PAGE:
Gillian LB, Time Capsule, 2015, Ink and paint on acetate
When talking about an abstract painting it is far easier for viewers to ask, and for painters to answer “how” questions than it is for either of them to discuss “what” questions.
When viewers begin to deconstruct an abstract painting, they divide it into fragments as though these fragments operate in isolation (and once isolated indeed they do – like miniature paintings in their own right).
When talking about what viewers like about a painting they talk about colour, movement, contrasting marks and tones and perhaps forms which they compare with objects found in the world outside the painting – including from the realms of mythology and other fictions.
People see a composition which they cannot explain. This is because the composition/construction of an abstract painting abjures contextualisation. That is, the context in which it exists is continuous – like a rapidly moving infinity symbol – it both is, and is a tiny fraction of a time capsule.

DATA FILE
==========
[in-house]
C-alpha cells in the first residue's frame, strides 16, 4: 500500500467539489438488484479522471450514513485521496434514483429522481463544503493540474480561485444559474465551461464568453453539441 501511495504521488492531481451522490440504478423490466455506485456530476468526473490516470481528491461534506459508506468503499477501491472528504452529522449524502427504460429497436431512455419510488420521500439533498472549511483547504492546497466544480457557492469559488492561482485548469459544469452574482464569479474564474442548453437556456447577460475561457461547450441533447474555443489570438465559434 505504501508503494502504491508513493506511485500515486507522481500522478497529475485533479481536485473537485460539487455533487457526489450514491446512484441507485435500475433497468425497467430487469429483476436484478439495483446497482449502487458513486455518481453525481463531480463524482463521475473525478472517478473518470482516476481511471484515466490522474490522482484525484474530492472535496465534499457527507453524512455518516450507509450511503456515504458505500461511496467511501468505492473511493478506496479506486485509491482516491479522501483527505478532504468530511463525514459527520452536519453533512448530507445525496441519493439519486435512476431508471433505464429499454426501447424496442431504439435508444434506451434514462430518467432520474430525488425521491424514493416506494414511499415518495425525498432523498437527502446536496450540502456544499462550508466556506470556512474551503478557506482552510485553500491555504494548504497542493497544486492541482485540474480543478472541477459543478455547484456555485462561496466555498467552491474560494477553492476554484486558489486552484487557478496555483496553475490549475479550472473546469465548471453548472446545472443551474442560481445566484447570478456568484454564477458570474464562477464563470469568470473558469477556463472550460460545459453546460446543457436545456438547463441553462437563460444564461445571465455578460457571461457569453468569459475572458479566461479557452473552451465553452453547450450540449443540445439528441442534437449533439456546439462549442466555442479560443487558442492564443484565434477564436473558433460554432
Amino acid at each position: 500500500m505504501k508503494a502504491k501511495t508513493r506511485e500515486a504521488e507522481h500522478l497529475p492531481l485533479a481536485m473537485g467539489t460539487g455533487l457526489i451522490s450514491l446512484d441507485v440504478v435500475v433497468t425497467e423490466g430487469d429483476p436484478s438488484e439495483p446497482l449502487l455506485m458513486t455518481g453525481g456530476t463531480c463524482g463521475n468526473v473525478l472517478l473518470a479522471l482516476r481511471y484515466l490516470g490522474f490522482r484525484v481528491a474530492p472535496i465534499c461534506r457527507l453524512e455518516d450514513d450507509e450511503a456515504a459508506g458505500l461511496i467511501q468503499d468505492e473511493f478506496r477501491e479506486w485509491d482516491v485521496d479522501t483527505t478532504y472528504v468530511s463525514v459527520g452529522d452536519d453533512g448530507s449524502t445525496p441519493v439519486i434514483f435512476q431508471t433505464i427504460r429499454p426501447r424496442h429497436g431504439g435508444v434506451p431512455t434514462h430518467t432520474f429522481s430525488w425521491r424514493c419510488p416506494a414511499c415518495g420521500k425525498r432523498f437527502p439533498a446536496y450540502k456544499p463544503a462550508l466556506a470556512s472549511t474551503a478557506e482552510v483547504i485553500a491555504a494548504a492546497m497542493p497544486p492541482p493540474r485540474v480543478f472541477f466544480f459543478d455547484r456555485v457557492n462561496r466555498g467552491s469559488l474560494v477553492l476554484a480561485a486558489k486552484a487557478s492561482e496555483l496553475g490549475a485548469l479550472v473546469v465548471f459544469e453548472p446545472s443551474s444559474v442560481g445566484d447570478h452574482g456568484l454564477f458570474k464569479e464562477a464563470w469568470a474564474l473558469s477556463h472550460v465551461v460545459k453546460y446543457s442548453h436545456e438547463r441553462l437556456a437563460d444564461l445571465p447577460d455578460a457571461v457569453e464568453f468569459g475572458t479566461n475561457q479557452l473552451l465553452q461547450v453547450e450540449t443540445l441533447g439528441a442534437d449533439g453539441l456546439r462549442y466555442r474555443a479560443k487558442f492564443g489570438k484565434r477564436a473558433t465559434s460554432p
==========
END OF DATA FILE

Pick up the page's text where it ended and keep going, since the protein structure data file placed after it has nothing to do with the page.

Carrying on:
Now you could say that this must also be true of representative paintings. However, the painter of a representative picture paints with a degree of intention e.g. that of depicting something specific and discernible to the viewer.
However, the painter of an abstract work does not know what the final outcome will be nor the definitive origin, evolution or precise reason for the ending (i.e. the comprehensive “what”) of a painting.
Thus, unlike a representative picture, an abstract painting which evolved from a multidimensional fusion of coincidences (synchronised by the painter’s decisions) remains forever in the NOW in a perpetual state of construction.
NB The image above Time Capsule, 2015 was given the title retrospectly.